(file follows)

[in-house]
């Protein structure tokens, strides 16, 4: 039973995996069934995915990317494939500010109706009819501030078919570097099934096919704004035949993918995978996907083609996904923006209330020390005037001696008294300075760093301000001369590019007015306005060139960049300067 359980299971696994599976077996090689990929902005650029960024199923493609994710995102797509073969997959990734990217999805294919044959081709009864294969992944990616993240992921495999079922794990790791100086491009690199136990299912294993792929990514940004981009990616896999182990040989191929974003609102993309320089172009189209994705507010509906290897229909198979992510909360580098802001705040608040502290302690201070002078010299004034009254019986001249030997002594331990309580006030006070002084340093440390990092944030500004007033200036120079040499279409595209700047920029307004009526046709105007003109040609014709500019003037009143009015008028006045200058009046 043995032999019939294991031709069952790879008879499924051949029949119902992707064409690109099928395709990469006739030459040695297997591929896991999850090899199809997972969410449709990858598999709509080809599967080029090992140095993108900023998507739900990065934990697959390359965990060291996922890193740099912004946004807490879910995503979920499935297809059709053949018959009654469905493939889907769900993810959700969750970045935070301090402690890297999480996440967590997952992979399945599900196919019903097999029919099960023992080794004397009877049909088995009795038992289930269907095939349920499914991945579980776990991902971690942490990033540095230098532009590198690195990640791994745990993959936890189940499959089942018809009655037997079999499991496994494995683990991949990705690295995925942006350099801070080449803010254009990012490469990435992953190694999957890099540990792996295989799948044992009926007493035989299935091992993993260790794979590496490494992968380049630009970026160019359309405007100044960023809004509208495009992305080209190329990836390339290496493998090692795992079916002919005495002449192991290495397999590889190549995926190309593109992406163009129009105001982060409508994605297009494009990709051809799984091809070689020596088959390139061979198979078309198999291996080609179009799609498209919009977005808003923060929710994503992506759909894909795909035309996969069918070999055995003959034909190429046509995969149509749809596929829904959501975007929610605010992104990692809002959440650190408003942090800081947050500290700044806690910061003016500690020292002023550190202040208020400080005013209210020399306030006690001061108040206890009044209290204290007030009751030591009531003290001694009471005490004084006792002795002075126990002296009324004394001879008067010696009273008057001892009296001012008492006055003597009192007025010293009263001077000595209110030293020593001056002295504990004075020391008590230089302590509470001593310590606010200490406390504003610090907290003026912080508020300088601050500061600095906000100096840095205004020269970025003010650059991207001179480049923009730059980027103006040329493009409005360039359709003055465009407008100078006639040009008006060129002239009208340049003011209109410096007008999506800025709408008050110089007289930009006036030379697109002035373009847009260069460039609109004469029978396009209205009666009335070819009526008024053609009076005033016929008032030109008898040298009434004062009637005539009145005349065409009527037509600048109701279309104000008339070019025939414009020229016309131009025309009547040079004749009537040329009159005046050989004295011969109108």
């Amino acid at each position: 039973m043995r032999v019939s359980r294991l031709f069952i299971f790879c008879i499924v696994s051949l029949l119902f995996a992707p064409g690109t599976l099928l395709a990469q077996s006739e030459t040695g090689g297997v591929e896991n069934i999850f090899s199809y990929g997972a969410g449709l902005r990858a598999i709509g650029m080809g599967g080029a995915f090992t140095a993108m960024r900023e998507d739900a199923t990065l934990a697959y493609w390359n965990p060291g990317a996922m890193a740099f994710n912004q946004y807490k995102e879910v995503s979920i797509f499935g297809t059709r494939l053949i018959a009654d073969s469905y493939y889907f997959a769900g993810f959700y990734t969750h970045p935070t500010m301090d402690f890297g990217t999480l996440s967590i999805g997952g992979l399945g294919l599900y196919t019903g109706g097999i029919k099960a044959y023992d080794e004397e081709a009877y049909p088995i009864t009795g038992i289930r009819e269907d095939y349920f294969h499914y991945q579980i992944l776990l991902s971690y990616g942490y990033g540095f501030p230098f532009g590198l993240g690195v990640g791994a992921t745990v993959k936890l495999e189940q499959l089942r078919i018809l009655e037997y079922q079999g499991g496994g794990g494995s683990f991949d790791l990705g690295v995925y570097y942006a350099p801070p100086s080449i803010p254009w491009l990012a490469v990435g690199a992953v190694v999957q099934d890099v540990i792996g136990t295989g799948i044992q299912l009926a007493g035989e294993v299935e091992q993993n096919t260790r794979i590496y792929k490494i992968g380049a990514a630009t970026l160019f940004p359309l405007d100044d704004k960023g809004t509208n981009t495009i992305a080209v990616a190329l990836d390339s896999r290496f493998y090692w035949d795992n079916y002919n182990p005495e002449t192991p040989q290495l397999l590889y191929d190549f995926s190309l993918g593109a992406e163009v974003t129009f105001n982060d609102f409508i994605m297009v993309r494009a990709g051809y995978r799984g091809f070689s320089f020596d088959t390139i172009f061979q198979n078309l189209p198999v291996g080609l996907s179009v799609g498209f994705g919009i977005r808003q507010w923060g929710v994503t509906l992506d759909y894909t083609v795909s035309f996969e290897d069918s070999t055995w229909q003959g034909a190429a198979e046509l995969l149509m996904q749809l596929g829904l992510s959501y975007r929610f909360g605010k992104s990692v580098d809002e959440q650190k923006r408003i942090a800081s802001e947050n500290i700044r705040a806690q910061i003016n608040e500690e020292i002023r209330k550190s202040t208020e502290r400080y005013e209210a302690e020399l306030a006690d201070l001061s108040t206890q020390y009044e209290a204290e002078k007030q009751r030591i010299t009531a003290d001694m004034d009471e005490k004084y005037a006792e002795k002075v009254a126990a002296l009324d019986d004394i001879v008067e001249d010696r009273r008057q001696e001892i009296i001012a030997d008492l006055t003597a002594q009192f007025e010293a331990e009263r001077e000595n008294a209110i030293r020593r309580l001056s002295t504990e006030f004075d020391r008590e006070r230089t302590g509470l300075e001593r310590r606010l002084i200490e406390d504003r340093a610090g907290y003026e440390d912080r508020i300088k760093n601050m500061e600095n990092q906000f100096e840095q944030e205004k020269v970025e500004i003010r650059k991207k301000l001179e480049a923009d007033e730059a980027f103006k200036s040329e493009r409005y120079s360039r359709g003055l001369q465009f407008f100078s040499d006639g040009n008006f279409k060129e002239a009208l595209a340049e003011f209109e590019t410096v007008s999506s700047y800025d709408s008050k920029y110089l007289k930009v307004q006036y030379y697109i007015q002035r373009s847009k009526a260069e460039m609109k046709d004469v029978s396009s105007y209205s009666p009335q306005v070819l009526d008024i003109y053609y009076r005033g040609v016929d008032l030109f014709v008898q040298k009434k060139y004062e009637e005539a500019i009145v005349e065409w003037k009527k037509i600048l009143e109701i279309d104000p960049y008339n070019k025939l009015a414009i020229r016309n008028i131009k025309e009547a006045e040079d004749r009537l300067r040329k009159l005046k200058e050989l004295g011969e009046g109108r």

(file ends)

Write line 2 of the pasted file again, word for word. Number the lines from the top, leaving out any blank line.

């Protein structure tokens, strides 16, 4: 039973995996069934995915990317494939500010109706009819501030078919570097099934096919704004035949993918995978996907083609996904923006209330020390005037001696008294300075760093301000001369590019007015306005060139960049300067 359980299971696994599976077996090689990929902005650029960024199923493609994710995102797509073969997959990734990217999805294919044959081709009864294969992944990616993240992921495999079922794990790791100086491009690199136990299912294993792929990514940004981009990616896999182990040989191929974003609102993309320089172009189209994705507010509906290897229909198979992510909360580098802001705040608040502290302690201070002078010299004034009254019986001249030997002594331990309580006030006070002084340093440390990092944030500004007033200036120079040499279409595209700047920029307004009526046709105007003109040609014709500019003037009143009015008028006045200058009046 043995032999019939294991031709069952790879008879499924051949029949119902992707064409690109099928395709990469006739030459040695297997591929896991999850090899199809997972969410449709990858598999709509080809599967080029090992140095993108900023998507739900990065934990697959390359965990060291996922890193740099912004946004807490879910995503979920499935297809059709053949018959009654469905493939889907769900993810959700969750970045935070301090402690890297999480996440967590997952992979399945599900196919019903097999029919099960023992080794004397009877049909088995009795038992289930269907095939349920499914991945579980776990991902971690942490990033540095230098532009590198690195990640791994745990993959936890189940499959089942018809009655037997079999499991496994494995683990991949990705690295995925942006350099801070080449803010254009990012490469990435992953190694999957890099540990792996295989799948044992009926007493035989299935091992993993260790794979590496490494992968380049630009970026160019359309405007100044960023809004509208495009992305080209190329990836390339290496493998090692795992079916002919005495002449192991290495397999590889190549995926190309593109992406163009129009105001982060409508994605297009494009990709051809799984091809070689020596088959390139061979198979078309198999291996080609179009799609498209919009977005808003923060929710994503992506759909894909795909035309996969069918070999055995003959034909190429046509995969149509749809596929829904959501975007929610605010992104990692809002959440650190408003942090800081947050500290700044806690910061003016500690020292002023550190202040208020400080005013209210020399306030006690001061108040206890009044209290204290007030009751030591009531003290001694009471005490004084006792002795002075126990002296009324004394001879008067010696009273008057001892009296001012008492006055003597009192007025010293009263001077000595209110030293020593001056002295504990004075020391008590230089302590509470001593310590606010200490406390504003610090907290003026912080508020300088601050500061600095906000100096840095205004020269970025003010650059991207001179480049923009730059980027103006040329493009409005360039359709003055465009407008100078006639040009008006060129002239009208340049003011209109410096007008999506800025709408008050110089007289930009006036030379697109002035373009847009260069460039609109004469029978396009209205009666009335070819009526008024053609009076005033016929008032030109008898040298009434004062009637005539009145005349065409009527037509600048109701279309104000008339070019025939414009020229016309131009025309009547040079004749009537040329009159005046050989004295011969109108």